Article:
Watanabe Y, Mohri T, Takeyama M, Yamaki M, Okiji T, Saito C, et al.
Long-term observation of autotransplanted teeth with complete root formation in orthodontic patients. Am J Orthod Dentofacial Orthop 2010;138:720-6.
Kallu R, Vinckier F, Politis C, Mwalili S, Willems G. Tooth transplantations: A descriptive retrospective study. Int J Oral Maxillofac Surg 2005;34:745-55.
Huth KC, Nazet M, Paschos E, Linsenmann R, Hickel R, Nolte D, et al.
Autotransplantation and surgical uprighting of impacted or retained teeth: A retrospective clinical study and evaluation of patient satisfaction. Acta Odontol Scand 2013;71:1538-46.
Bauss O, Schwestka-Polly R, Schilke R, Kiliaridis S. Effect of different splinting methods and fixation periods on root development of autotransplanted immature third molars. J Oral Maxillofac Surg 2005;63:304-10.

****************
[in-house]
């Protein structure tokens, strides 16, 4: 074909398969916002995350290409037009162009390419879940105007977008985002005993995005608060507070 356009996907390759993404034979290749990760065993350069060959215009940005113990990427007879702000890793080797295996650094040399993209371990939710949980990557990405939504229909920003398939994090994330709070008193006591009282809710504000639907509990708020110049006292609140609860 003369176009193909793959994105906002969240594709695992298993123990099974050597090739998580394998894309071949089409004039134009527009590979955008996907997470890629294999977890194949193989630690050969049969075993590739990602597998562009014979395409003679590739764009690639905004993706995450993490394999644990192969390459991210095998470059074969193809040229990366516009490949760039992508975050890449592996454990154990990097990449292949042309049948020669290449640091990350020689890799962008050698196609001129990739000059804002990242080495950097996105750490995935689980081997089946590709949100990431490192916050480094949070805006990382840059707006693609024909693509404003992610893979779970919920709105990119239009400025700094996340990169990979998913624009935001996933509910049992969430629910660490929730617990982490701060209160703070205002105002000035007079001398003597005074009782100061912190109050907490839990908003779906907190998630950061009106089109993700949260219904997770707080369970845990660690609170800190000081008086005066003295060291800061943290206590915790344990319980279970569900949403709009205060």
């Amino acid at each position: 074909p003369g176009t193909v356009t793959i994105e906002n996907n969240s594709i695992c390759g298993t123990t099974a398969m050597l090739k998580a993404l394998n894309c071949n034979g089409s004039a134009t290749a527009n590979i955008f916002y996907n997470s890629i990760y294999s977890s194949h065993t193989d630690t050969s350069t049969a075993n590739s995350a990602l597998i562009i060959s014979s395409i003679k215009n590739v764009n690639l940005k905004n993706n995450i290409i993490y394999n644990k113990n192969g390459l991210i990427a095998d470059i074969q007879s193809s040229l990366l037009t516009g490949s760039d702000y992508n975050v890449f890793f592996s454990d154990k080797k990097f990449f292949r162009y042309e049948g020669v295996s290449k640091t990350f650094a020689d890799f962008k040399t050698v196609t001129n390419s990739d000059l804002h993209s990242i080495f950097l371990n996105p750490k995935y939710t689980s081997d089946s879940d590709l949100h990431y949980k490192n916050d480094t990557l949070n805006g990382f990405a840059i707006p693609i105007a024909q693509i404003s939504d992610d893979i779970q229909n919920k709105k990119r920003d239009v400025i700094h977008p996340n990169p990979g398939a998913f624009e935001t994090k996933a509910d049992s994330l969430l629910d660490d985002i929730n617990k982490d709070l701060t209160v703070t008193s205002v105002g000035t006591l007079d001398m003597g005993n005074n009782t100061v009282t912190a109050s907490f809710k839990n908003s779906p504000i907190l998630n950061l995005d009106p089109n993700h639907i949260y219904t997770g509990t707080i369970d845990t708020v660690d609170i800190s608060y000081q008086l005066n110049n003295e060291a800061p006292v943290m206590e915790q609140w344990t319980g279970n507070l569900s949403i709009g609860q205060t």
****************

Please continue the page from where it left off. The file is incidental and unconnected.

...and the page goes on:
Kristerson L, Andreasen JO. The effect of splinting upon periodontal and pulpal healing after autotransplantation of mature and immature permanent incisors in monkeys. Int J Oral Surg 1983;12:239-49.
Bauss O, Schilke R, Fenske C, Engelke W, Kiliaridis S. Autotransplantation of immature third molars: Influence of different splinting methods and fixation periods. Dent Traumatol 2002;18:322-8.
Newman M, Takei H, Klokkevold P, Carranza F. Clinical diagnosis. Carranza's Clinical Periodontology. 12th
ed., Ch. 29. St. Louis, Missouri: Elsevier Saunders; 2014. p. 357-74.
Trope M. Clinical management of the avulsed tooth: Present strategies and future directions. Dent Traumatol 2002;18:1-1.
Akiyama Y, Fukuda H, Hashimoto K. A clinical and radiographic study of 25 autotransplanted third molars. J Oral Rehabil 1998;25:640-4.
Goyal M, Marya K, Jhamb A, Chawla S, Sonoo PR, Singh V, et al.
Comparative evaluation of surgical outcome after removal of impacted mandibular third molars using a piezotome or a conventional handpiece: A prospective study. Br J Oral Maxillofac Surg 2012;50:556-61.
Koszowski R, Morawiec T, Bubiłek-Bogacz A. Use of the piezosurgery technique for cutting bones in the autotransplantation of unerupted third molars. Int J Periodontics Restorative Dent 2013;33:477-81.
[Table 1], [Table 2], [Table 3]